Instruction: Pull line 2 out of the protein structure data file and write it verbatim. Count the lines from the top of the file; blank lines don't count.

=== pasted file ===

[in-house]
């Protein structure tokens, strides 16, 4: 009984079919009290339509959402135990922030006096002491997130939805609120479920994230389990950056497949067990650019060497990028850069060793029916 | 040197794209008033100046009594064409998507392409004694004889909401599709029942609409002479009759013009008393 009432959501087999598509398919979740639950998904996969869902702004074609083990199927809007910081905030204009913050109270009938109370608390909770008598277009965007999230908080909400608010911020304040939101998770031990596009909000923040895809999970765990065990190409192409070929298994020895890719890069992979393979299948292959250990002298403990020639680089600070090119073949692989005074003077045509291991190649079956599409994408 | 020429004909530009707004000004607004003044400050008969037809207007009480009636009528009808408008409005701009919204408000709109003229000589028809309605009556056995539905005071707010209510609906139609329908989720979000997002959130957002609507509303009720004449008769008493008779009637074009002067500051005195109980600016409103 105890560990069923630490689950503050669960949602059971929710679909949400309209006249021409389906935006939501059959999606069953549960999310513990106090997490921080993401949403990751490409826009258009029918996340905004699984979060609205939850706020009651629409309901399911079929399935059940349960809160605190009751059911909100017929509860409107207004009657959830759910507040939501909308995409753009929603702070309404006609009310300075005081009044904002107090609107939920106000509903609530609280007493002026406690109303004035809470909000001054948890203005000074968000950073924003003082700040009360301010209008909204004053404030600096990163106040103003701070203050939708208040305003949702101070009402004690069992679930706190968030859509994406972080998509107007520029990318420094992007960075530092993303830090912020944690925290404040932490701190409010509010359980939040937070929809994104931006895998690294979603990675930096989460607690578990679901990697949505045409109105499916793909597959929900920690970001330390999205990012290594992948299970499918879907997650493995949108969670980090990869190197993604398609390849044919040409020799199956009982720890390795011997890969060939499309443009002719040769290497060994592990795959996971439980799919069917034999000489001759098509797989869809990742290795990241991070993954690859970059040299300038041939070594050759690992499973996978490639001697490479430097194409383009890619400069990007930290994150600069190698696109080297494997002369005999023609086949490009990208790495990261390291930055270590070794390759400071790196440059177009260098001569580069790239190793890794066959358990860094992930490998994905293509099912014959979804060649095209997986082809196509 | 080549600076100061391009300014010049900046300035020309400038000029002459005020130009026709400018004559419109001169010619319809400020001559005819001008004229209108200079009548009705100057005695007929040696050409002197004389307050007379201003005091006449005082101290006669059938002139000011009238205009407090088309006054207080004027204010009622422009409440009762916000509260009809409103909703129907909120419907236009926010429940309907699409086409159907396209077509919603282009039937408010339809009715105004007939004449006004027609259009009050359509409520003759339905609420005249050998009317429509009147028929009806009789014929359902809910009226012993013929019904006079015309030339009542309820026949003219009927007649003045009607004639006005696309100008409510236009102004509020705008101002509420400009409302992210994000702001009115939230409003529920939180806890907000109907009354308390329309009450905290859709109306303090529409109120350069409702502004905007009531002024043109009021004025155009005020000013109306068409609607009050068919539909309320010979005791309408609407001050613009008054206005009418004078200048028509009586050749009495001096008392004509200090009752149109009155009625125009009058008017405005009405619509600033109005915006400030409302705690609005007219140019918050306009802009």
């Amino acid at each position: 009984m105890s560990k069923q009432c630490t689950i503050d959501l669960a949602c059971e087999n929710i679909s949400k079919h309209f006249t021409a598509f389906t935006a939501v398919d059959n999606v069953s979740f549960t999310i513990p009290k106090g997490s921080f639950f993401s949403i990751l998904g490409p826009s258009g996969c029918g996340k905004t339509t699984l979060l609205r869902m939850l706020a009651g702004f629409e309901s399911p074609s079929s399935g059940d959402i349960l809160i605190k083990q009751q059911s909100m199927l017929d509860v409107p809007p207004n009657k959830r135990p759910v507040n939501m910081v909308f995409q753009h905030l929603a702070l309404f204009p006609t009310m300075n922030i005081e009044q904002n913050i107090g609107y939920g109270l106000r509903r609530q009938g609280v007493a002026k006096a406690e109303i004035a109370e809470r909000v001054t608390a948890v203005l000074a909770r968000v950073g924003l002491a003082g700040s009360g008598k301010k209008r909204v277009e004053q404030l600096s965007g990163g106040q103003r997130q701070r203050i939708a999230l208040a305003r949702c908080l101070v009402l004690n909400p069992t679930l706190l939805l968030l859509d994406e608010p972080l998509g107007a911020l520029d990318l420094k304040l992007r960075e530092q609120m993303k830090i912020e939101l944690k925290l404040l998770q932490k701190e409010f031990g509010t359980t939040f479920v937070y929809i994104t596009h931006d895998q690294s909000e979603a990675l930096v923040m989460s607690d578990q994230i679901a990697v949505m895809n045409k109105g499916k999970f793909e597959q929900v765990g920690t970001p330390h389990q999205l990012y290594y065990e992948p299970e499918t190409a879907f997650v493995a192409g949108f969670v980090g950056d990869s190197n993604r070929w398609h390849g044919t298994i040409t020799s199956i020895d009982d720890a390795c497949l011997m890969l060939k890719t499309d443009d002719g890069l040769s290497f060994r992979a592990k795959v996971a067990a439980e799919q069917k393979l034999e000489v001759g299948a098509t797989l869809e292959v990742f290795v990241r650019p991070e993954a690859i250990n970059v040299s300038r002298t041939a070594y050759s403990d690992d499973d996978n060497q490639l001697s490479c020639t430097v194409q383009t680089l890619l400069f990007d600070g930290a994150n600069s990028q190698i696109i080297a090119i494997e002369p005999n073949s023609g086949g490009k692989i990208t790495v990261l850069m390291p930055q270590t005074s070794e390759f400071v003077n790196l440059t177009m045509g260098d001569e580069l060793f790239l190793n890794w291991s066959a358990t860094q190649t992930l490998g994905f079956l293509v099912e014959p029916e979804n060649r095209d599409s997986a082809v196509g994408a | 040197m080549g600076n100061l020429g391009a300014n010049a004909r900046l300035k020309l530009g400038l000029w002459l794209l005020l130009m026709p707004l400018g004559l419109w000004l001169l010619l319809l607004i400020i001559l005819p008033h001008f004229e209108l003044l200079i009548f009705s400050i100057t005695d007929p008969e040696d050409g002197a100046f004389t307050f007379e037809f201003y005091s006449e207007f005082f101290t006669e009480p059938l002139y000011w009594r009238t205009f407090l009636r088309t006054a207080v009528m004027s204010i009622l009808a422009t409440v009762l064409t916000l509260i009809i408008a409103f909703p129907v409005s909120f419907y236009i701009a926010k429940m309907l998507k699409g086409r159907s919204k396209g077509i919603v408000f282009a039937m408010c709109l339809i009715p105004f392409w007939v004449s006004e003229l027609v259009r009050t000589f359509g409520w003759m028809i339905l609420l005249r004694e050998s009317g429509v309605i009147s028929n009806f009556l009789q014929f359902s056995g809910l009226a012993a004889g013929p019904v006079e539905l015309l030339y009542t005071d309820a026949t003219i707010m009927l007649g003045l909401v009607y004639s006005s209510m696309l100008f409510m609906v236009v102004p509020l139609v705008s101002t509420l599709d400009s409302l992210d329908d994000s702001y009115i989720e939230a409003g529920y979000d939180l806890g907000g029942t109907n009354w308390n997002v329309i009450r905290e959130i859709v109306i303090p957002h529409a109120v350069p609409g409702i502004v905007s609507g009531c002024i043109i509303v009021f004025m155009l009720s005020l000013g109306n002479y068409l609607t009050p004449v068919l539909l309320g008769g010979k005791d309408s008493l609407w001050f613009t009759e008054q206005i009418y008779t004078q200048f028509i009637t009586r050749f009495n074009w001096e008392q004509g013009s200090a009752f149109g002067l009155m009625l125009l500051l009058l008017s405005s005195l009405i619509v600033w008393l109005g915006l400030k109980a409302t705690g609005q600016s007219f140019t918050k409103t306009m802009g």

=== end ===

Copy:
């Protein structure tokens, strides 16, 4: 009984079919009290339509959402135990922030006096002491997130939805609120479920994230389990950056497949067990650019060497990028850069060793029916 | 040197794209008033100046009594064409998507392409004694004889909401599709029942609409002479009759013009008393 009432959501087999598509398919979740639950998904996969869902702004074609083990199927809007910081905030204009913050109270009938109370608390909770008598277009965007999230908080909400608010911020304040939101998770031990596009909000923040895809999970765990065990190409192409070929298994020895890719890069992979393979299948292959250990002298403990020639680089600070090119073949692989005074003077045509291991190649079956599409994408 | 020429004909530009707004000004607004003044400050008969037809207007009480009636009528009808408008409005701009919204408000709109003229000589028809309605009556056995539905005071707010209510609906139609329908989720979000997002959130957002609507509303009720004449008769008493008779009637074009002067500051005195109980600016409103 105890560990069923630490689950503050669960949602059971929710679909949400309209006249021409389906935006939501059959999606069953549960999310513990106090997490921080993401949403990751490409826009258009029918996340905004699984979060609205939850706020009651629409309901399911079929399935059940349960809160605190009751059911909100017929509860409107207004009657959830759910507040939501909308995409753009929603702070309404006609009310300075005081009044904002107090609107939920106000509903609530609280007493002026406690109303004035809470909000001054948890203005000074968000950073924003003082700040009360301010209008909204004053404030600096990163106040103003701070203050939708208040305003949702101070009402004690069992679930706190968030859509994406972080998509107007520029990318420094992007960075530092993303830090912020944690925290404040932490701190409010509010359980939040937070929809994104931006895998690294979603990675930096989460607690578990679901990697949505045409109105499916793909597959929900920690970001330390999205990012290594992948299970499918879907997650493995949108969670980090990869190197993604398609390849044919040409020799199956009982720890390795011997890969060939499309443009002719040769290497060994592990795959996971439980799919069917034999000489001759098509797989869809990742290795990241991070993954690859970059040299300038041939070594050759690992499973996978490639001697490479430097194409383009890619400069990007930290994150600069190698696109080297494997002369005999023609086949490009990208790495990261390291930055270590070794390759400071790196440059177009260098001569580069790239190793890794066959358990860094992930490998994905293509099912014959979804060649095209997986082809196509 | 080549600076100061391009300014010049900046300035020309400038000029002459005020130009026709400018004559419109001169010619319809400020001559005819001008004229209108200079009548009705100057005695007929040696050409002197004389307050007379201003005091006449005082101290006669059938002139000011009238205009407090088309006054207080004027204010009622422009409440009762916000509260009809409103909703129907909120419907236009926010429940309907699409086409159907396209077509919603282009039937408010339809009715105004007939004449006004027609259009009050359509409520003759339905609420005249050998009317429509009147028929009806009789014929359902809910009226012993013929019904006079015309030339009542309820026949003219009927007649003045009607004639006005696309100008409510236009102004509020705008101002509420400009409302992210994000702001009115939230409003529920939180806890907000109907009354308390329309009450905290859709109306303090529409109120350069409702502004905007009531002024043109009021004025155009005020000013109306068409609607009050068919539909309320010979005791309408609407001050613009008054206005009418004078200048028509009586050749009495001096008392004509200090009752149109009155009625125009009058008017405005009405619509600033109005915006400030409302705690609005007219140019918050306009802009």